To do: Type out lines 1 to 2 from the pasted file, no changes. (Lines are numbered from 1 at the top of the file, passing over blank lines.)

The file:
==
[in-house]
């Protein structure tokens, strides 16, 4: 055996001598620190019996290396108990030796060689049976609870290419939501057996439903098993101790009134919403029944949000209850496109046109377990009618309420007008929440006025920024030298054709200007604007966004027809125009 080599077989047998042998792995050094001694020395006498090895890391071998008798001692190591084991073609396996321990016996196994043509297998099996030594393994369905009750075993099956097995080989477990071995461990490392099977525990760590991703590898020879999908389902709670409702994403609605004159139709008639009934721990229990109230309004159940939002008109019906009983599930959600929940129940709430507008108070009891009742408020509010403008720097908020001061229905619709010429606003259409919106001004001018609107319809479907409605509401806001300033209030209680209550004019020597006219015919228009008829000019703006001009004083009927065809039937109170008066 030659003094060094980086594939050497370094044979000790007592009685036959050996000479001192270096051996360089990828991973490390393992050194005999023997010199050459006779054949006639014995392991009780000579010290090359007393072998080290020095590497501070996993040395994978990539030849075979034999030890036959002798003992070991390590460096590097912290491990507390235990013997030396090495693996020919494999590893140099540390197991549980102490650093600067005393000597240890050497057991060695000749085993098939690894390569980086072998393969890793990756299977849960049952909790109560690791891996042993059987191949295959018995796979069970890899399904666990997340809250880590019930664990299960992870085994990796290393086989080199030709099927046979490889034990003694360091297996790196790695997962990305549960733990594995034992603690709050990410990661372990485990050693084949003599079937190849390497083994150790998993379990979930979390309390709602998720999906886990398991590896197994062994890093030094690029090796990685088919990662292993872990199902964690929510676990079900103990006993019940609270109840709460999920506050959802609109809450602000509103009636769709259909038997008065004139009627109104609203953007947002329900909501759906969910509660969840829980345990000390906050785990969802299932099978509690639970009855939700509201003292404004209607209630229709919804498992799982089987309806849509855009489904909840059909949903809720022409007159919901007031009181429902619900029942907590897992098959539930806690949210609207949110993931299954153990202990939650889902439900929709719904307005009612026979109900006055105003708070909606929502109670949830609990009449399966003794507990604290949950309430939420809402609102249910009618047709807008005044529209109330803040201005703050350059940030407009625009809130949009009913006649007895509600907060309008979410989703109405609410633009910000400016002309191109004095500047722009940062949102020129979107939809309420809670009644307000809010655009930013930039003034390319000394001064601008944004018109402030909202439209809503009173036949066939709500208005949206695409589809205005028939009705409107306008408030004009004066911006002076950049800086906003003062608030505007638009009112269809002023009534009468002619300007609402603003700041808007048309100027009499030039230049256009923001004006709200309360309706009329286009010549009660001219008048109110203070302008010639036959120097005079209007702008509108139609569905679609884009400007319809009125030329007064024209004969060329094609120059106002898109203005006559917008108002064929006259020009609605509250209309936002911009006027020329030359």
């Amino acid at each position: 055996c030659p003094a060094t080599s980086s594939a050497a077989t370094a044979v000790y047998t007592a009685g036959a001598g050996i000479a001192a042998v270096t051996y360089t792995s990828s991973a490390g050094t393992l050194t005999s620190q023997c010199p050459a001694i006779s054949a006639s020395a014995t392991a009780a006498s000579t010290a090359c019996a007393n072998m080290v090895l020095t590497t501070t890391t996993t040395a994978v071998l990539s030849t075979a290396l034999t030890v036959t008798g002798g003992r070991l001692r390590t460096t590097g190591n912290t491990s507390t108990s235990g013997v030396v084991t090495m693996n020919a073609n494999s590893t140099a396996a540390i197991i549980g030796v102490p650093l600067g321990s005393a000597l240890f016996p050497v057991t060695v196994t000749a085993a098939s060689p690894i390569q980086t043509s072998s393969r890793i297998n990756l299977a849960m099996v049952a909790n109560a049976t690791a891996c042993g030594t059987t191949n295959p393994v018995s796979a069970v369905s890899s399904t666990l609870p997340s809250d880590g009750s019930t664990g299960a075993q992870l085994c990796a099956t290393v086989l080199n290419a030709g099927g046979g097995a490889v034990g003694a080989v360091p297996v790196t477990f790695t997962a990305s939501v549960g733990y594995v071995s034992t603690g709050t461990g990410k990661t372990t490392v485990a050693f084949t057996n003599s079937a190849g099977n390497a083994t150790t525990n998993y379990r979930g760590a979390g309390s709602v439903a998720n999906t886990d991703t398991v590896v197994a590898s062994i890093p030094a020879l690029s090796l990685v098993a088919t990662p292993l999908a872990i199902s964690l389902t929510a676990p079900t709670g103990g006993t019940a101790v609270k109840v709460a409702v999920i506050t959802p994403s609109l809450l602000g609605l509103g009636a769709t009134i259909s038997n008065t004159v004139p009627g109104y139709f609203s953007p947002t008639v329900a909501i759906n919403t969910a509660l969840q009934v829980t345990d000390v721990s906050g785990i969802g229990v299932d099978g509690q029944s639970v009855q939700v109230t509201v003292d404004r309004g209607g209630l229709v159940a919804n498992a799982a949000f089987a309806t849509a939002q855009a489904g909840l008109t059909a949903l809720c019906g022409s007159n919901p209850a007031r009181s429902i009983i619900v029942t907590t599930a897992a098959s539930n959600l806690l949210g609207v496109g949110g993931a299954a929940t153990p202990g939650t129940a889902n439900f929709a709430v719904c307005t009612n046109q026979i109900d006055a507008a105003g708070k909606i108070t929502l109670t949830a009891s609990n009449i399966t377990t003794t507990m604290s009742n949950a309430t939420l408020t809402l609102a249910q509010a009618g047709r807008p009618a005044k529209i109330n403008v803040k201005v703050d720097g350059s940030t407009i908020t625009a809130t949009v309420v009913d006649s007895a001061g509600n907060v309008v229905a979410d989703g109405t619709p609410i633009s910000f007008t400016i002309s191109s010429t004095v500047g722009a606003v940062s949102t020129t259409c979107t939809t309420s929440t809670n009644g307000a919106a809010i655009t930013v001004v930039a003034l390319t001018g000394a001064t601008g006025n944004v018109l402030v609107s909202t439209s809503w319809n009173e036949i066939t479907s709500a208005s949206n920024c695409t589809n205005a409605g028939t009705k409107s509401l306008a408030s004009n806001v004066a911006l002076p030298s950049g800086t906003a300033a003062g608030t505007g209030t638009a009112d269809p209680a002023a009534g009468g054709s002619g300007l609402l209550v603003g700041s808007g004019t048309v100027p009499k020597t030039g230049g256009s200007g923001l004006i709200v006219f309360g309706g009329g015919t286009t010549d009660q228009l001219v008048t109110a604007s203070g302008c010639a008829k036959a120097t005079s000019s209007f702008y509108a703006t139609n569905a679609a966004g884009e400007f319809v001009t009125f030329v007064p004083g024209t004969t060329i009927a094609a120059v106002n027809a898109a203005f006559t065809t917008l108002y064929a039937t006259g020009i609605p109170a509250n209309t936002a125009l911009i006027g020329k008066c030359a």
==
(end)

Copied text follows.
[in-house]
């Protein structure tokens, strides 16, 4: 055996001598620190019996290396108990030796060689049976609870290419939501057996439903098993101790009134919403029944949000209850496109046109377990009618309420007008929440006025920024030298054709200007604007966004027809125009 080599077989047998042998792995050094001694020395006498090895890391071998008798001692190591084991073609396996321990016996196994043509297998099996030594393994369905009750075993099956097995080989477990071995461990490392099977525990760590991703590898020879999908389902709670409702994403609605004159139709008639009934721990229990109230309004159940939002008109019906009983599930959600929940129940709430507008108070009891009742408020509010403008720097908020001061229905619709010429606003259409919106001004001018609107319809479907409605509401806001300033209030209680209550004019020597006219015919228009008829000019703006001009004083009927065809039937109170008066 030659003094060094980086594939050497370094044979000790007592009685036959050996000479001192270096051996360089990828991973490390393992050194005999023997010199050459006779054949006639014995392991009780000579010290090359007393072998080290020095590497501070996993040395994978990539030849075979034999030890036959002798003992070991390590460096590097912290491990507390235990013997030396090495693996020919494999590893140099540390197991549980102490650093600067005393000597240890050497057991060695000749085993098939690894390569980086072998393969890793990756299977849960049952909790109560690791891996042993059987191949295959018995796979069970890899399904666990997340809250880590019930664990299960992870085994990796290393086989080199030709099927046979490889034990003694360091297996790196790695997962990305549960733990594995034992603690709050990410990661372990485990050693084949003599079937190849390497083994150790998993379990979930979390309390709602998720999906886990398991590896197994062994890093030094690029090796990685088919990662292993872990199902964690929510676990079900103990006993019940609270109840709460999920506050959802609109809450602000509103009636769709259909038997008065004139009627109104609203953007947002329900909501759906969910509660969840829980345990000390906050785990969802299932099978509690639970009855939700509201003292404004209607209630229709919804498992799982089987309806849509855009489904909840059909949903809720022409007159919901007031009181429902619900029942907590897992098959539930806690949210609207949110993931299954153990202990939650889902439900929709719904307005009612026979109900006055105003708070909606929502109670949830609990009449399966003794507990604290949950309430939420809402609102249910009618047709807008005044529209109330803040201005703050350059940030407009625009809130949009009913006649007895509600907060309008979410989703109405609410633009910000400016002309191109004095500047722009940062949102020129979107939809309420809670009644307000809010655009930013930039003034390319000394001064601008944004018109402030909202439209809503009173036949066939709500208005949206695409589809205005028939009705409107306008408030004009004066911006002076950049800086906003003062608030505007638009009112269809002023009534009468002619300007609402603003700041808007048309100027009499030039230049256009923001004006709200309360309706009329286009010549009660001219008048109110203070302008010639036959120097005079209007702008509108139609569905679609884009400007319809009125030329007064024209004969060329094609120059106002898109203005006559917008108002064929006259020009609605509250209309936002911009006027020329030359």